Since becoming governor five years ago, Koike has consistently been maneuvering to assume a confrontational posture toward the government as a means of increasing her power. But her recent request that the number of commuter trains be decreased in the metropolitan area to limit the flow of people amid coronavirus flareups turned out to be extremely unpopular, with Japan Railway East quickly restoring the daily runs to normal during the “Golden Week” national holidays. Earlier, she had attempted to lead the governors of the three prefectures neighboring the Greater Tokyo area (Chiba, Kanagawa, and Saitama) in consultations on COVID-19-related matters at the Prime Minister’s official residence. But Kanagawa Governor Yuji Kuroiwa revealed later that Koike “lied” to him about the intent of the meeting. Her leadership has suffered as a result of this manipulative type of behavior. Ishibashi surmises that Koike may have decided to return to the national political area (her last ministerial post was defense minister in 2007) with the intention of making a bid for the premiership rather than dying on the vine as Tokyo governor. Ishibashi continued:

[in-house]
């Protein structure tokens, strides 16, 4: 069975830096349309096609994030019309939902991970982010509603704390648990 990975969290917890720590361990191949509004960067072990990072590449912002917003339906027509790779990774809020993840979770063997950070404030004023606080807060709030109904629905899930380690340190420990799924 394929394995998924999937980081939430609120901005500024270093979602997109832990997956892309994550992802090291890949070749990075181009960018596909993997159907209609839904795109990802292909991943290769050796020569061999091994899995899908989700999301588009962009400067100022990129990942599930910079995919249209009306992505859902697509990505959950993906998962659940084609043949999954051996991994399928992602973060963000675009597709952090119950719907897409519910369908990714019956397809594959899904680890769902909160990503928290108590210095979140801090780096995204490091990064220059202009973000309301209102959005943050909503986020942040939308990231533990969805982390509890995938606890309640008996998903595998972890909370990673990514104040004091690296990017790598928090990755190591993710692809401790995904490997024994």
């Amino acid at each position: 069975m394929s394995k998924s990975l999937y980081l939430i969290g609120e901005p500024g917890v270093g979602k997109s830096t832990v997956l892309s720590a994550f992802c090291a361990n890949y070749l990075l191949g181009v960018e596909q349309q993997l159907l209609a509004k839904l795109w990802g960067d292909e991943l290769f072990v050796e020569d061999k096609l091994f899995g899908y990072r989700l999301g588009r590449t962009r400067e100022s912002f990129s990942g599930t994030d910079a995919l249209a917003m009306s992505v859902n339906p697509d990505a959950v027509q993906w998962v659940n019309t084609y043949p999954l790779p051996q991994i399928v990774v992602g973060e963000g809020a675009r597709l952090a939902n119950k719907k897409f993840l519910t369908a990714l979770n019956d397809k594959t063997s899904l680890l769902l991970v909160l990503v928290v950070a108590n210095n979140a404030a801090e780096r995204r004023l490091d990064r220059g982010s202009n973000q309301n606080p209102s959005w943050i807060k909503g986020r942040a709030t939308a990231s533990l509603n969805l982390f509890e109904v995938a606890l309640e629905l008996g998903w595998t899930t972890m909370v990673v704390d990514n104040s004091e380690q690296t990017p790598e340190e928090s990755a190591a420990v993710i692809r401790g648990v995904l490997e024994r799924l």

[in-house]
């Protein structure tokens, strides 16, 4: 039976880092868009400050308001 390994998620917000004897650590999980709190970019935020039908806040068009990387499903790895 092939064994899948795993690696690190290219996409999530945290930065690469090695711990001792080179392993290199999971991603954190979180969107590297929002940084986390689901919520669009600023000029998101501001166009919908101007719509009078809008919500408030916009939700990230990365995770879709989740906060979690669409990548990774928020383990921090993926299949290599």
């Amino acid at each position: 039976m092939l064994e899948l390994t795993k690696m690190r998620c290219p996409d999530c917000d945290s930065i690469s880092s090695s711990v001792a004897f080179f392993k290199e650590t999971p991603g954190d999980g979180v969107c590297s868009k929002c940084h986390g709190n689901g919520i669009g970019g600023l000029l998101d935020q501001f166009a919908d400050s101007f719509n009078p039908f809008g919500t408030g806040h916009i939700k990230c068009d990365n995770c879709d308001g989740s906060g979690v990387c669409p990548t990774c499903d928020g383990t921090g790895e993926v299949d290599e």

“If Koike is aiming for the premiership, it would not be too far-fetched to view a cancellation of the Tokyo Olympics as the kiss of life for she. She could pass the buck to the government by asserting that the government’s flawed preventive measures against the pandemic have made it impossible for the head of the host city to go ahead with the Games. Popular criticism will then be aimed at Suga alone, who in fact should not be to blame but he may be forced to resign in the worst case.”
Lacking in Virtue
That would seem to be a highly unlikely development in my opinion. Who would go along with Koike? But Ishibashi says politicians can smell blood in the water when incumbents have low approval ratings and chances of a successful challenge increase. Koike is well versed in such calculations and the mindset of politicians.